New Open Space with Unique History in Belle Mead

Posted on June 12, 2017

Montgomery Township has closed on a new tract of open space in Belle Mead near the Sourland Preserve.  Known as the Skillman / Hillmont property, the purchase was completed May 23rd with funds from Township Open Space Trust Fund, in partnership with the NJDEP Green Acres Program.

Mayor Ed Trzaska commented, “We are thrilled to close on this new open space acreage. It adds to the 800 acres of protected land surrounding Lubas Park. One of our core governing principles is to protect Montgomery’s rural character. Over the past several years, we have preserved over 600 acres of additional open space, including authorizing funding to purchase 170 acres in 2016 alone.”

The tract consists of 13.5 acres of woodland on Broadway and Rt. 601 and has views of the Sourland Mountains. It is adjacent to 800 acres of open space including the Broadway fields, McKnight complex, and Lubas Field.  It is also very close to Somerset County open space, including the Sourland Mountain Preserve & County lands formerly owned by Carrier Clinic. This acquisition preserves forest habitat and wetlands and also providing for possible future expansion of recreational facilities in the vicinity.

This vacant land has an interesting history due to what was not built there. This land is a conglomerate of a large number of small residential building lots (20 ft. x100 ft.) created on paper in the late nineteenth century by land owner Charles H. Cook. Cook was a pottery manufacturer from Trenton who promoted Belle Mead as a factory town with healthy country air for the working class. Manufacturing plants were to be built along the railroad on Reading Blvd. According to a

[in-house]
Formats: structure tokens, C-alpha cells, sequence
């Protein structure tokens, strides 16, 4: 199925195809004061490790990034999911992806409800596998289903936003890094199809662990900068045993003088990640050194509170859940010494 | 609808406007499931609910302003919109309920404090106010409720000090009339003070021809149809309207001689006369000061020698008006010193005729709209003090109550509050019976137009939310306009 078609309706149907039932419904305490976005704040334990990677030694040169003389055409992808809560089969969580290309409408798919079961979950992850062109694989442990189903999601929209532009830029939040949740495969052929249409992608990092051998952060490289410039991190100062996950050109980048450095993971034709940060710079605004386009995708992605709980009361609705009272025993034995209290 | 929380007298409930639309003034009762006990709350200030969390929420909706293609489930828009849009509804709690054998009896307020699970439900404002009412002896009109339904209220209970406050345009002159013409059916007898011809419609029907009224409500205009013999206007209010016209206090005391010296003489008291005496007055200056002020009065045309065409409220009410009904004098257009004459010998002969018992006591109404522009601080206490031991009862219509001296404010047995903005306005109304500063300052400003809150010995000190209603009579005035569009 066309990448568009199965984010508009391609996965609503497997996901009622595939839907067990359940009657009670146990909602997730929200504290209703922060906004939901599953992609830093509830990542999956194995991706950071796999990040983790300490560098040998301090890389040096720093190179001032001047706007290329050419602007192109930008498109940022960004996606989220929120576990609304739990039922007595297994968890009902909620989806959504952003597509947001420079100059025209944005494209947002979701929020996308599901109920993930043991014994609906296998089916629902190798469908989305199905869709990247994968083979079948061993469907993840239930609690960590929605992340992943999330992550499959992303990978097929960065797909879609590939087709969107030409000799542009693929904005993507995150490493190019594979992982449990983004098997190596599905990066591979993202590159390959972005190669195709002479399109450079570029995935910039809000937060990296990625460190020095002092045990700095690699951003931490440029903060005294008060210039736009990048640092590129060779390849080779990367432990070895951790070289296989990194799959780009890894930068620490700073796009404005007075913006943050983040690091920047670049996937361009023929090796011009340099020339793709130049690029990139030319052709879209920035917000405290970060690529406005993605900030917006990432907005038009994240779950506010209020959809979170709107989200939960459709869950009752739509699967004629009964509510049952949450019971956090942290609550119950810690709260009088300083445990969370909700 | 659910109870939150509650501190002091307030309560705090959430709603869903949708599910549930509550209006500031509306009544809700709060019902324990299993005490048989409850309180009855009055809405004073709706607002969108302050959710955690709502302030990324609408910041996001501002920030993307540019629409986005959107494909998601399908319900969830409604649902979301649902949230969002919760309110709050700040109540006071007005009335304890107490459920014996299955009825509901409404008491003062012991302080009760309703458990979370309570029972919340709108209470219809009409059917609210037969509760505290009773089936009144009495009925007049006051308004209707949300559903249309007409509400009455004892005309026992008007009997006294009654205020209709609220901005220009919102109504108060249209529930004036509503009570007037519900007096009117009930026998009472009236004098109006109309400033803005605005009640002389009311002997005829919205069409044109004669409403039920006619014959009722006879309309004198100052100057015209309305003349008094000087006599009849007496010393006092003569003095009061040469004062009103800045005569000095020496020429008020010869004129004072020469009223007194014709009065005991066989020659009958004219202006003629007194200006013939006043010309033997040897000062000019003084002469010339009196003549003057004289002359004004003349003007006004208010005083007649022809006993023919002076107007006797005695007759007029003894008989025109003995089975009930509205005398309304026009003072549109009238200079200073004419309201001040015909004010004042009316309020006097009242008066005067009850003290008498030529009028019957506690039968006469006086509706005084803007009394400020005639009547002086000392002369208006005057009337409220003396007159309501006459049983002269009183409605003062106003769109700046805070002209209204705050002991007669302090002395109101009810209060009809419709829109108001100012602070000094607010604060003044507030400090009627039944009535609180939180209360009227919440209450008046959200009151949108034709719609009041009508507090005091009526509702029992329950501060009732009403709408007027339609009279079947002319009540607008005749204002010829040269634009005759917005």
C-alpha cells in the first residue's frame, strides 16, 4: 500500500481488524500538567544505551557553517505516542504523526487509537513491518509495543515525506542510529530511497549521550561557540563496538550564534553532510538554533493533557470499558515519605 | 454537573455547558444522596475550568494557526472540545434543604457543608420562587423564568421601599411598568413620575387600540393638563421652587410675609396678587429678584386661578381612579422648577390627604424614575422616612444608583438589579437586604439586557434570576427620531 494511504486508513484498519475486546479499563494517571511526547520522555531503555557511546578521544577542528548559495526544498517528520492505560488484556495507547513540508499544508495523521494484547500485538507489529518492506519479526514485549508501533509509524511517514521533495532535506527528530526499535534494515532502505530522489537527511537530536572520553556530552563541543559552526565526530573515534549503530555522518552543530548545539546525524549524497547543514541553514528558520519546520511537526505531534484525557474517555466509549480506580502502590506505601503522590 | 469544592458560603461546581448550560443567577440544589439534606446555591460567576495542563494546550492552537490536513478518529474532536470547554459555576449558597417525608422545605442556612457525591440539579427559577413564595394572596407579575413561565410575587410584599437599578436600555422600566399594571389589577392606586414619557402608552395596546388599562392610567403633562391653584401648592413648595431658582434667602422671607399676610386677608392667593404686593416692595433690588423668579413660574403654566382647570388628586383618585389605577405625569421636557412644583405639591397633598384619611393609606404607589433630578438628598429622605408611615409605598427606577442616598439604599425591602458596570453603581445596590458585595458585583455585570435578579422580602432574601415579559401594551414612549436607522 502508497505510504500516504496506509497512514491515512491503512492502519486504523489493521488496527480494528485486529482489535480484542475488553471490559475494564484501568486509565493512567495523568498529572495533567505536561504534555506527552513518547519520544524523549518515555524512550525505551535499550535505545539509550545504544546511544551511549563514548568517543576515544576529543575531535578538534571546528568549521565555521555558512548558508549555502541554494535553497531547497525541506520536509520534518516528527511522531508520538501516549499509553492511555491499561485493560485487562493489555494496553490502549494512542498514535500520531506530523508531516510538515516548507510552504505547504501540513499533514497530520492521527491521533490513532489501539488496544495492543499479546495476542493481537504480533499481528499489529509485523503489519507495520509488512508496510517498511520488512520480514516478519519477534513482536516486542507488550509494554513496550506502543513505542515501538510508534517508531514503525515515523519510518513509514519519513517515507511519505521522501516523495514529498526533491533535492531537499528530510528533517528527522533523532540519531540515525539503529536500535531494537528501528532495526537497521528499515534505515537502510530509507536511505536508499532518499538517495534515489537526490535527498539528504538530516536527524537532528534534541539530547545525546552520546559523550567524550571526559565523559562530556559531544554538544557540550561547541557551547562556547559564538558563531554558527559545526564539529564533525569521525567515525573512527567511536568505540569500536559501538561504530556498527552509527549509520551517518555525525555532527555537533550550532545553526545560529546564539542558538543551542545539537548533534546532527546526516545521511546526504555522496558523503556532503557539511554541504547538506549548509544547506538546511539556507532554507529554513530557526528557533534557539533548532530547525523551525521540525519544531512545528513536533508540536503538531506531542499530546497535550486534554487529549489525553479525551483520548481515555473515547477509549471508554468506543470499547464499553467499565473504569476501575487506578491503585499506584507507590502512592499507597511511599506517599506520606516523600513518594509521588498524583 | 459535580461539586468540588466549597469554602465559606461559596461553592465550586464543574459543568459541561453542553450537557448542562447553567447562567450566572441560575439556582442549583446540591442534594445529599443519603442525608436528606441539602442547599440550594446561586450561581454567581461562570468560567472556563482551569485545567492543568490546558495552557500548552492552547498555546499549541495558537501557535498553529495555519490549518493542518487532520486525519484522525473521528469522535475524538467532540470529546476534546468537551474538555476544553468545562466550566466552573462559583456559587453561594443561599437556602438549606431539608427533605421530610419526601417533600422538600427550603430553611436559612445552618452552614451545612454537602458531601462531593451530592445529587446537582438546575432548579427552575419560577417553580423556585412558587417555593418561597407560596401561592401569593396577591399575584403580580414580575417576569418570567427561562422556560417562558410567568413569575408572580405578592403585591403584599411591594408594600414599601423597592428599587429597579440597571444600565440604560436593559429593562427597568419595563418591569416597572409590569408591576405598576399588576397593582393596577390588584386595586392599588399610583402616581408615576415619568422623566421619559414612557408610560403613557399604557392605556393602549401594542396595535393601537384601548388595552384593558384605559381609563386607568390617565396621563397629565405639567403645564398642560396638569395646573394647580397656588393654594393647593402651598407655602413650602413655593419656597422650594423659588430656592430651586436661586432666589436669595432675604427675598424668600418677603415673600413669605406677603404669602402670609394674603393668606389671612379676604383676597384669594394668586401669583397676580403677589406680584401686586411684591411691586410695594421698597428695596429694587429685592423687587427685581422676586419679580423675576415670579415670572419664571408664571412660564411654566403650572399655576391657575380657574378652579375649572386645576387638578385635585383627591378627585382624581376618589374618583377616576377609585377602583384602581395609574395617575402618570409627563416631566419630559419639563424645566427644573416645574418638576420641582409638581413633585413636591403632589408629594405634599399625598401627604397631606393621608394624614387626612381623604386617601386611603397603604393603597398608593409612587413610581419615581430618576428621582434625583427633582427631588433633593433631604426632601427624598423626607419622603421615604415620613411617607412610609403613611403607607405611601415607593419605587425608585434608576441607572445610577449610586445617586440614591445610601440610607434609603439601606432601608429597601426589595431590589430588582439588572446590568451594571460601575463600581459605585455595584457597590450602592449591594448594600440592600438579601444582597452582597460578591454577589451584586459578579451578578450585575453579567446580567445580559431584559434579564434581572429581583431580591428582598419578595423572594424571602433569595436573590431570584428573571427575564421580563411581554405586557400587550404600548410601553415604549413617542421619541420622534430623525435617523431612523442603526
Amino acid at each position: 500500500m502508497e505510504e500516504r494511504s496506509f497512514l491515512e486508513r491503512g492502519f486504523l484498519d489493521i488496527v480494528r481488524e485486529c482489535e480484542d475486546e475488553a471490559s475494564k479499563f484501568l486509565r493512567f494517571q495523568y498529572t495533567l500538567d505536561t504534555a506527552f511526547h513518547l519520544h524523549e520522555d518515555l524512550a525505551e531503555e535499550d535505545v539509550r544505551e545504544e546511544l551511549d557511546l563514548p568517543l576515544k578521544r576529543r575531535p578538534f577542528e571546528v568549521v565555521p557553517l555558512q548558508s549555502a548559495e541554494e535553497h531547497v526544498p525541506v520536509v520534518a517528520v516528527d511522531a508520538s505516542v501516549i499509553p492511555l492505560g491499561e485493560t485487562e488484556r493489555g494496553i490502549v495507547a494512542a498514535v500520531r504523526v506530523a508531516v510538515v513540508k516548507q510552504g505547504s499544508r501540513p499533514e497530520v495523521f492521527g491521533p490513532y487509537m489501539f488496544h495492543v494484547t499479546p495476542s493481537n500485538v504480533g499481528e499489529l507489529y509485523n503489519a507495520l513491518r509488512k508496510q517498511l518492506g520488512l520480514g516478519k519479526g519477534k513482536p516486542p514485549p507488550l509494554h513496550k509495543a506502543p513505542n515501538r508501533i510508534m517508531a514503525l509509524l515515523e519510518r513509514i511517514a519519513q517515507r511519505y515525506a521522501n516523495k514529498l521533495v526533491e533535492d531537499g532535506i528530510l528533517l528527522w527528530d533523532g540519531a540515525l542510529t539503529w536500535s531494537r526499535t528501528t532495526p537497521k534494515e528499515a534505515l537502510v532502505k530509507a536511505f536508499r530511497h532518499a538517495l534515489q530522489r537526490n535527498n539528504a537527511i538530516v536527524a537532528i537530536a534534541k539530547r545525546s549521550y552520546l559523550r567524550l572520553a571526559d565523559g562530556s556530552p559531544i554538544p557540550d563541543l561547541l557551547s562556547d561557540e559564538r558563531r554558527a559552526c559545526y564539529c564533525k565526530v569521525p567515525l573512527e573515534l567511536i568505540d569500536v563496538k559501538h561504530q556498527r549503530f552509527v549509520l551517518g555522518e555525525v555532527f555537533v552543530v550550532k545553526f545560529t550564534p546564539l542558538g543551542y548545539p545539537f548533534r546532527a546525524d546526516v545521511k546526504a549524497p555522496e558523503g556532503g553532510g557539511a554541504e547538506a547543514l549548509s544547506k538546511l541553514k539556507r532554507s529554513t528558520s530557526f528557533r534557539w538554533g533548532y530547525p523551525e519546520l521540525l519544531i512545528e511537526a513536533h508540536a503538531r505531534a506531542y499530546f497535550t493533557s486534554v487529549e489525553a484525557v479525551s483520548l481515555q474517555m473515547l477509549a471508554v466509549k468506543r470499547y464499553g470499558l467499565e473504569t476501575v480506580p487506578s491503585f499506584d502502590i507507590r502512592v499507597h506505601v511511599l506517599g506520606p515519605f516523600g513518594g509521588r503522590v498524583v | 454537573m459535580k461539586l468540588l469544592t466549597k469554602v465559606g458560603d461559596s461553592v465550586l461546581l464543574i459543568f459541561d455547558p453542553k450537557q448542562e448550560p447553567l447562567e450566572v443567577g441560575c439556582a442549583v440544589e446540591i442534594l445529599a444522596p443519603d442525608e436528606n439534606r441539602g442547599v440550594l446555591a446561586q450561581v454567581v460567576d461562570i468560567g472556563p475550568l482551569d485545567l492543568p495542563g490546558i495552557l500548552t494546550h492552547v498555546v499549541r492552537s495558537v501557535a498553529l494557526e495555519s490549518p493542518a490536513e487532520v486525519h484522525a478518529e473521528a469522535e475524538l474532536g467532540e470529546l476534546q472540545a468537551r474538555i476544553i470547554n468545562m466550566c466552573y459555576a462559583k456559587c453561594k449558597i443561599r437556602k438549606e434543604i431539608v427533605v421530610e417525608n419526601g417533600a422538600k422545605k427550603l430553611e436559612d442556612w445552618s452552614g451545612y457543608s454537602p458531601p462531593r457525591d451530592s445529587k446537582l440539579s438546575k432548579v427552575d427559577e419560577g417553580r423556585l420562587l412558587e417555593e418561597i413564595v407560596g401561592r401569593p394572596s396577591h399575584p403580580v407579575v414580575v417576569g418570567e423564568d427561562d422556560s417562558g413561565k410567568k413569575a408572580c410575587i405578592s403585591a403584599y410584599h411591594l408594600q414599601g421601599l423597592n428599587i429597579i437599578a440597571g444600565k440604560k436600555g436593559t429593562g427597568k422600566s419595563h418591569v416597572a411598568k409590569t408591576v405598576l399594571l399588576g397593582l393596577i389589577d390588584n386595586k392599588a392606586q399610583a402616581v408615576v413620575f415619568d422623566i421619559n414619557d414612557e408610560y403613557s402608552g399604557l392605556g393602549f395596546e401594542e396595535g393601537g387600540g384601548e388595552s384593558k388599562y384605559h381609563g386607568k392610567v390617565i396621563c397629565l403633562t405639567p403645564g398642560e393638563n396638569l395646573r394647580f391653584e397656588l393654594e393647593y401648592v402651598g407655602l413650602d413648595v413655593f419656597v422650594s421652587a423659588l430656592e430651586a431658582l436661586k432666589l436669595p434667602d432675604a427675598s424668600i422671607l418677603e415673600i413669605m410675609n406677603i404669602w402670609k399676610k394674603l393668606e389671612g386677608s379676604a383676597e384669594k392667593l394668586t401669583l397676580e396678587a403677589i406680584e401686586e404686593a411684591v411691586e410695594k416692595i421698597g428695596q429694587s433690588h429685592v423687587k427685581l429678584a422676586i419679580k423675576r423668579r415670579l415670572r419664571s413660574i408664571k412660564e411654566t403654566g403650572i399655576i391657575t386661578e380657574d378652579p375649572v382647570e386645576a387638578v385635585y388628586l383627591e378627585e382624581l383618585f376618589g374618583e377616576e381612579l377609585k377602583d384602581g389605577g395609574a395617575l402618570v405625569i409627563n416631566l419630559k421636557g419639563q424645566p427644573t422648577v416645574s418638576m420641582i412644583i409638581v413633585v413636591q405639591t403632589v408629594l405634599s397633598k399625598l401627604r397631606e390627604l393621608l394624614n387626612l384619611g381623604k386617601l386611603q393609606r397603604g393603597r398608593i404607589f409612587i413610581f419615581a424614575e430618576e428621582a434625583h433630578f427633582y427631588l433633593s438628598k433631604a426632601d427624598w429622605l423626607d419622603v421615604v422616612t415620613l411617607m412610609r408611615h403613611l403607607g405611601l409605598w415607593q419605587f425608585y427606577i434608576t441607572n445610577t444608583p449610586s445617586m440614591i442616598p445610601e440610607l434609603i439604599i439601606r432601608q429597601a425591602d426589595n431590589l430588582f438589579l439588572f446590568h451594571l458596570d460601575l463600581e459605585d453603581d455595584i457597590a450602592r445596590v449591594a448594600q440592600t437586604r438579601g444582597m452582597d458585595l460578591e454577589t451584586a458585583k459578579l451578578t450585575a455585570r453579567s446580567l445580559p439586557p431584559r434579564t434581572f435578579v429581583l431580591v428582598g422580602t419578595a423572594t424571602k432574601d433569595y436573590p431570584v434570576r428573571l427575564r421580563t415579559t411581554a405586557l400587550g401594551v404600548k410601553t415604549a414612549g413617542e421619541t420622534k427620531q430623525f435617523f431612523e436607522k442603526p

Van Harlingen Historical Society document, promoters ran free excursion trains from the city to convince potential factory workers to buy the nearby lots on non-existing streets on time-payment plans for a few dollars down. While a few small factories were built and Reading Blvd. is still home to some commercial uses, there was never industrial use on the large scale envisioned. One better-known manufacturer was Belle Mead Sweets, makers of fine chocolates, which closed up shop in 1904.

So what ever happened to the lots sold for factory worker housing? Necessary residential improvements were never built for the neighborhood and almost all buyers lost their lots to tax foreclosure in the Great Depression. Over many years, Dix Skillman, who was an attorney and active citizen of Montgomery, set about buying up many of the undeveloped individual lots to rejoin them. His widow, Virginia Skillman, recently agreed to sell the multitude of tiny lots to Montgomery for preservation. The ‘paper road’ rights-of-way, still visible on tax maps, will be vacated.  Stone pillars, marking the planned entrance to the city that never came to be are still visible.

The Dix Skillman / Hillmont property was purchased by Montgomery from Mrs. Skillman for $382,500.

Old concrete & stone pillars on Rt. 601 by Pleasantview Rd. still mark the entrance to a neighborhood for factory workers that never was, now woodland preserved as open space by Montgomery Twp.